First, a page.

Our current research approaches include characterization of AD pathology in transgenic mouse lines as well as in iPSC lines derived from patients with AD. We pay special attention in dysfunctional interaction of endoplasmic reticulum and mitochondria and inflammatory pathways mediated by non-neuronal cells. Humanizing the mouse models by transplanting human iPSC-derived cells, especially astrocytes, is a novel approach to increase the translational value of rodent disease models.

Collaboration

  • Prof. Heikki Tanila, A.I. Virtanen Institute for Molecular Sciences, University of Eastern Finland
  • Prof. Anna-Liisa Levonen, A.I. Virtanen Institute for Molecular Sciences, University of Eastern Finland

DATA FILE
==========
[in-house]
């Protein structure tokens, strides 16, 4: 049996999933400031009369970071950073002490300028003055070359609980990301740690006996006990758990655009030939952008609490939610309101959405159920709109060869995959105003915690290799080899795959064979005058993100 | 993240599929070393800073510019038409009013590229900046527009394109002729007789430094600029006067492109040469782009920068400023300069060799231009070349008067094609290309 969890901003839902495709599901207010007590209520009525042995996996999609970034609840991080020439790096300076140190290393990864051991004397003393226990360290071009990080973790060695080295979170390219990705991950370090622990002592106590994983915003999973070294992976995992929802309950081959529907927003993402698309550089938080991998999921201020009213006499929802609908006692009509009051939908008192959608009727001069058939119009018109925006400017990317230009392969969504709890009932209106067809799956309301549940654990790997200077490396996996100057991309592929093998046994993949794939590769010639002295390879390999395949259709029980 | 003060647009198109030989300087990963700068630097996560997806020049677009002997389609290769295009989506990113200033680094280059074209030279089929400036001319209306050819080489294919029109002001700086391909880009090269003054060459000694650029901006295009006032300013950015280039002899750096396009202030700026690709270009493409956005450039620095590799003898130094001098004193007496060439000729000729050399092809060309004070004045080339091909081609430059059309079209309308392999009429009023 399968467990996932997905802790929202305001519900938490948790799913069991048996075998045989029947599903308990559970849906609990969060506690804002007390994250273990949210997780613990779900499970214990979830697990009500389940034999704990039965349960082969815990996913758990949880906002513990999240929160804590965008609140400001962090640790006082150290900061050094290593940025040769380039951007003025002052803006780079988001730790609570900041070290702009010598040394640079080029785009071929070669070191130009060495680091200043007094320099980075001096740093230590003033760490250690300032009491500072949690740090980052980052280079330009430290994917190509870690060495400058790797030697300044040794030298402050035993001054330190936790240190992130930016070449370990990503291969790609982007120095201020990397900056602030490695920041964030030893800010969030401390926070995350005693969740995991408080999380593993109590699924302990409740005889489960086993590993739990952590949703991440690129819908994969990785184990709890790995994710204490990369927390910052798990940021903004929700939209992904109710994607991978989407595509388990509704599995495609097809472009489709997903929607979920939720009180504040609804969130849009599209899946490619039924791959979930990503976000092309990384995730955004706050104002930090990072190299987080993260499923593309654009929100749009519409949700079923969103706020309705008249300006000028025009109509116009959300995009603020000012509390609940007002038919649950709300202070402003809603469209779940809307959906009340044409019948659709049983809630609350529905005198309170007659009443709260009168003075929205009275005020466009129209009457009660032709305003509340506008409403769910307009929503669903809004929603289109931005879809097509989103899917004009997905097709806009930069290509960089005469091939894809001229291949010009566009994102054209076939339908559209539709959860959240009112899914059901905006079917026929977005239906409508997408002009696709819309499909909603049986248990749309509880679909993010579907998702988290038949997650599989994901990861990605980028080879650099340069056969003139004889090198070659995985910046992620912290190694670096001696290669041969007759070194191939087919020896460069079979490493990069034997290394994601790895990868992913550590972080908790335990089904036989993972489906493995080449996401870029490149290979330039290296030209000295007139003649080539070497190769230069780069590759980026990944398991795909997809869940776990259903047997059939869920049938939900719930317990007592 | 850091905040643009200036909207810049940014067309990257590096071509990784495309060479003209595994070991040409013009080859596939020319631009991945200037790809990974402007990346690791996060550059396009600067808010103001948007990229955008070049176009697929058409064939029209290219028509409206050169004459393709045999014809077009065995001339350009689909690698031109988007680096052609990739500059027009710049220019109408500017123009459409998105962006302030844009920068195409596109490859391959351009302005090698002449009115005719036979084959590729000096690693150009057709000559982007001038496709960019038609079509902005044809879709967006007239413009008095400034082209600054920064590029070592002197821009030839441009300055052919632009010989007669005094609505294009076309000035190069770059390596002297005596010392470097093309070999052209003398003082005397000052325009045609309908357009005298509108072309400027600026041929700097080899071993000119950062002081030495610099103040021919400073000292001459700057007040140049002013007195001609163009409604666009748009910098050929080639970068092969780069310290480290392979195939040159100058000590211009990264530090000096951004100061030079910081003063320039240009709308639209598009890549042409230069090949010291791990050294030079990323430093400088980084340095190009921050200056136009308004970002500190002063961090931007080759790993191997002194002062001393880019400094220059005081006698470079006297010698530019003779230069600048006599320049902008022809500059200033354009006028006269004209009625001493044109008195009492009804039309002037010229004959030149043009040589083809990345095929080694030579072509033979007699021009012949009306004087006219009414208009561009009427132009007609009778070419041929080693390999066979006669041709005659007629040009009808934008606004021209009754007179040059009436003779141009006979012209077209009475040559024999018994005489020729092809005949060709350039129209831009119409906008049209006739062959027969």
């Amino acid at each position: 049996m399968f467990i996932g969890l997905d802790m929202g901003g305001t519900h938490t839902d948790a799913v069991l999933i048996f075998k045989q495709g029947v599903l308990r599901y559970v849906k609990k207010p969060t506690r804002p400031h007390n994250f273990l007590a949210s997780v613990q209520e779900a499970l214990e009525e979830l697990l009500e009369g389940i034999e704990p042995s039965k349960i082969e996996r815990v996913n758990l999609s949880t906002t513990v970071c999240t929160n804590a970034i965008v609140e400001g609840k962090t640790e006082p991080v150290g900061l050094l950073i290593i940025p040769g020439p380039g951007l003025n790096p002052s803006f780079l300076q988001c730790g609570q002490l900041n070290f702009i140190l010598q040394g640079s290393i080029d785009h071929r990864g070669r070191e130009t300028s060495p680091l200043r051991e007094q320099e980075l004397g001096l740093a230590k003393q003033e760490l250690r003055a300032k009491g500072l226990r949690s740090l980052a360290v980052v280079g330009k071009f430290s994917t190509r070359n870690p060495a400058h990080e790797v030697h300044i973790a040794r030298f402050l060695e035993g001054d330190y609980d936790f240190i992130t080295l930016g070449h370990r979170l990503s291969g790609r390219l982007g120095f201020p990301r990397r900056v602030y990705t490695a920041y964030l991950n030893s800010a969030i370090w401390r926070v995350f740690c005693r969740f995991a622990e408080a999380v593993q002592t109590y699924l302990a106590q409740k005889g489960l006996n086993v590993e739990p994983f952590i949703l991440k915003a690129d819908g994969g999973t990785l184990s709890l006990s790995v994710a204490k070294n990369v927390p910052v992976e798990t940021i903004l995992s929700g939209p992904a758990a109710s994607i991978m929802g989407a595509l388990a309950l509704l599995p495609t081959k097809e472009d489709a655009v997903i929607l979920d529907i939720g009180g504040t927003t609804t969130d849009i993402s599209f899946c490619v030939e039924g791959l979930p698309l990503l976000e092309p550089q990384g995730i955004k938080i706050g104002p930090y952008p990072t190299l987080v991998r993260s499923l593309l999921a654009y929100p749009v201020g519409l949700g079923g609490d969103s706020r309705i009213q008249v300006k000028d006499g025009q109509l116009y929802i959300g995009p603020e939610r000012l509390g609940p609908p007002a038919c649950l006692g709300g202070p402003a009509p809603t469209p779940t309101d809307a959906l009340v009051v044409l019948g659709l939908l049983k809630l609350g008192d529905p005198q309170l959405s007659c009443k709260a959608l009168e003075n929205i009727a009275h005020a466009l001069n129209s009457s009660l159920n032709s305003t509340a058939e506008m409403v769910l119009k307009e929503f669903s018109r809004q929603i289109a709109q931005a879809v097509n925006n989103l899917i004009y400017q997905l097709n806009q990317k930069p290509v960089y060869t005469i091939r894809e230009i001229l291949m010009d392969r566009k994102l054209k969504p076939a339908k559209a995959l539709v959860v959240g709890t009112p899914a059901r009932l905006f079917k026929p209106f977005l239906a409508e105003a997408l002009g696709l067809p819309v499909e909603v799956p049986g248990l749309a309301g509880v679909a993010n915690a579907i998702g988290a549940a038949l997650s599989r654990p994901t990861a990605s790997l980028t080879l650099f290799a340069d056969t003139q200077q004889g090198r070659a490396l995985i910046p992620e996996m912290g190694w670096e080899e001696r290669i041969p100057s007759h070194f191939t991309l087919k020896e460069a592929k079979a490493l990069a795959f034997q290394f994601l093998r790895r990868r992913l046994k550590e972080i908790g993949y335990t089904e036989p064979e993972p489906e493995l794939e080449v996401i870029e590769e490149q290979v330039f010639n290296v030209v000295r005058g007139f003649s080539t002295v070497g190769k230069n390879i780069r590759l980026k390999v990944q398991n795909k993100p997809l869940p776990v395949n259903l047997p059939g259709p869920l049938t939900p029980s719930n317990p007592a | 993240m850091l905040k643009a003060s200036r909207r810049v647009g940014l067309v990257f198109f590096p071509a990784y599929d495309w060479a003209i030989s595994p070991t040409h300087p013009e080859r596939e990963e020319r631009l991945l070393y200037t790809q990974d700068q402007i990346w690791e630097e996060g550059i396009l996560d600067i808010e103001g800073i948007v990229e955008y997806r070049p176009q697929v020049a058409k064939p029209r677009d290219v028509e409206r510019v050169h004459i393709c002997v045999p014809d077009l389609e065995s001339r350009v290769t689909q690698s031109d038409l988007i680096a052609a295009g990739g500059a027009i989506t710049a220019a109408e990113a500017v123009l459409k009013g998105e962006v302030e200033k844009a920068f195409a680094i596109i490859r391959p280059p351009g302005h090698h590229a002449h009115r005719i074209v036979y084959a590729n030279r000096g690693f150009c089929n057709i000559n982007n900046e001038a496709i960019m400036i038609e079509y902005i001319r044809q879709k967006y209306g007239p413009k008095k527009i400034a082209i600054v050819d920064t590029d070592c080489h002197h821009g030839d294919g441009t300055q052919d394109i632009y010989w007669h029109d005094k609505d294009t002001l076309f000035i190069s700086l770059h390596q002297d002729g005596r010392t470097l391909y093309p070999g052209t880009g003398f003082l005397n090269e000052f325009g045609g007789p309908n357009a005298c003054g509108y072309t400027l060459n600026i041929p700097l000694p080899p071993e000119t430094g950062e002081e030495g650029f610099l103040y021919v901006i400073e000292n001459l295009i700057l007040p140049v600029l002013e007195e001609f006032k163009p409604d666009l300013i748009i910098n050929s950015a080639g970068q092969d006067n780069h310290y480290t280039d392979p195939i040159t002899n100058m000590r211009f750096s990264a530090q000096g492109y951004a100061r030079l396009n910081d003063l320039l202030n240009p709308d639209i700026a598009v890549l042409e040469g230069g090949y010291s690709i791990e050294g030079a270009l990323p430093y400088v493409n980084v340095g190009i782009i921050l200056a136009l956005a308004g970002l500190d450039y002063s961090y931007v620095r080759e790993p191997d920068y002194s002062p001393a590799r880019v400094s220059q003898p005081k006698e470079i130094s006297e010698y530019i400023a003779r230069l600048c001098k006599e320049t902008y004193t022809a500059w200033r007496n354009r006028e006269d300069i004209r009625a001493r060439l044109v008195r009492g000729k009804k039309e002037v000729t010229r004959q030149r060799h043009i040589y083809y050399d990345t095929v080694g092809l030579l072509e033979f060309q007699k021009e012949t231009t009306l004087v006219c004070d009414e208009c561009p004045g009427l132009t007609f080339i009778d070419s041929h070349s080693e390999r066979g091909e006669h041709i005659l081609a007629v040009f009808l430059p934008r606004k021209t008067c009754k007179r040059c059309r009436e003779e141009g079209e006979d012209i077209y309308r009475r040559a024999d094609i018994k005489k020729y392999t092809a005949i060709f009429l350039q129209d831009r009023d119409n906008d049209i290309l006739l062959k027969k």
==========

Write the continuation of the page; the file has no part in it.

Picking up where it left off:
• Assoc. Prof. Tarja Malm, A.I. Virtanen Institute for Molecular Sciences, University of Eastern Finland
  • Prof. Mikko Hiltunen, School of Medicine, University of Eastern Finland
  • Dr. Anthony White, University of Melbourne
  • Dr. Patrick Sullivan, Duke University, North Carolina
  • Dr. Akihiko Takashima, Riken Brain Science Institute
  • Dr. Poul Hyttel, University of Copenhagen
  • Prof. Laurent Roybon and Prof. Gunnar Gouras, Lund University, Sweden
  • Prof. Frank Edenhofer, University of Würtzburg, Germany
  • Prof. Michael Heneka, University of Bonn, Germany
  • Prof. Claire Rampon, University of Toulouse, France
  • Prof. Dora Brites, University of Lisbon, Portugal

Recent publications

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Amyotrophic Lateral Sclerosis (ALS)

ALS is a lethal, chronic motor neuron disease that causes selective motor neuron degeneration affecting both the upper and lower motor neurons of the spinal cord, brain stem, and cortex.